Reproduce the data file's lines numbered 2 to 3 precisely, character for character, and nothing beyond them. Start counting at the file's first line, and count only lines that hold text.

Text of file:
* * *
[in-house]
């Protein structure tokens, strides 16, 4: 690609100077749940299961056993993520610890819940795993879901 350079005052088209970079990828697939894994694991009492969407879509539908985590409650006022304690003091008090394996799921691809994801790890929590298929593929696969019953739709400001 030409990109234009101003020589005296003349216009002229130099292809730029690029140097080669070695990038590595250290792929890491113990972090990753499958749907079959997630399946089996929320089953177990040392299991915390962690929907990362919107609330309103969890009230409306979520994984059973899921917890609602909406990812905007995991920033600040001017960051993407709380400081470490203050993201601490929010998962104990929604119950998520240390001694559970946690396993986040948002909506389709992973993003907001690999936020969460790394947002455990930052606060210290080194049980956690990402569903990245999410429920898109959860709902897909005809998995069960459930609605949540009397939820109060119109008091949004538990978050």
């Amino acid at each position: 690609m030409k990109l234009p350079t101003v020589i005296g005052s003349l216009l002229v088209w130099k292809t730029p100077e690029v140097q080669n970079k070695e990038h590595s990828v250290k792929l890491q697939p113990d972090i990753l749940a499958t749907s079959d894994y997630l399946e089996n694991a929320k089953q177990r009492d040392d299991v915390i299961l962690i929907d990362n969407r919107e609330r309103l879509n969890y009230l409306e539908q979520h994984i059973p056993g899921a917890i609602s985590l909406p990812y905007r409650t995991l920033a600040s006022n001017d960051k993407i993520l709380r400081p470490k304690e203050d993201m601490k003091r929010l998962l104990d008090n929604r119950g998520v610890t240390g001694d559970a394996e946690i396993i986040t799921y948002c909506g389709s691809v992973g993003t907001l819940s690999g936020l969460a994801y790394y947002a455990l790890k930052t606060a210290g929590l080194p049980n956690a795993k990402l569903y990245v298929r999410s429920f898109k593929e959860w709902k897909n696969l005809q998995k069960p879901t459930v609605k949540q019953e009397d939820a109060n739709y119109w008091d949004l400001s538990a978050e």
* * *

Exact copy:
């Protein structure tokens, strides 16, 4: 690609100077749940299961056993993520610890819940795993879901 350079005052088209970079990828697939894994694991009492969407879509539908985590409650006022304690003091008090394996799921691809994801790890929590298929593929696969019953739709400001 030409990109234009101003020589005296003349216009002229130099292809730029690029140097080669070695990038590595250290792929890491113990972090990753499958749907079959997630399946089996929320089953177990040392299991915390962690929907990362919107609330309103969890009230409306979520994984059973899921917890609602909406990812905007995991920033600040001017960051993407709380400081470490203050993201601490929010998962104990929604119950998520240390001694559970946690396993986040948002909506389709992973993003907001690999936020969460790394947002455990930052606060210290080194049980956690990402569903990245999410429920898109959860709902897909005809998995069960459930609605949540009397939820109060119109008091949004538990978050």
């Amino acid at each position: 690609m030409k990109l234009p350079t101003v020589i005296g005052s003349l216009l002229v088209w130099k292809t730029p100077e690029v140097q080669n970079k070695e990038h590595s990828v250290k792929l890491q697939p113990d972090i990753l749940a499958t749907s079959d894994y997630l399946e089996n694991a929320k089953q177990r009492d040392d299991v915390i299961l962690i929907d990362n969407r919107e609330r309103l879509n969890y009230l409306e539908q979520h994984i059973p056993g899921a917890i609602s985590l909406p990812y905007r409650t995991l920033a600040s006022n001017d960051k993407i993520l709380r400081p470490k304690e203050d993201m601490k003091r929010l998962l104990d008090n929604r119950g998520v610890t240390g001694d559970a394996e946690i396993i986040t799921y948002c909506g389709s691809v992973g993003t907001l819940s690999g936020l969460a994801y790394y947002a455990l790890k930052t606060a210290g929590l080194p049980n956690a795993k990402l569903y990245v298929r999410s429920f898109k593929e959860w709902k897909n696969l005809q998995k069960p879901t459930v609605k949540q019953e009397d939820a109060n739709y119109w008091d949004l400001s538990a978050e």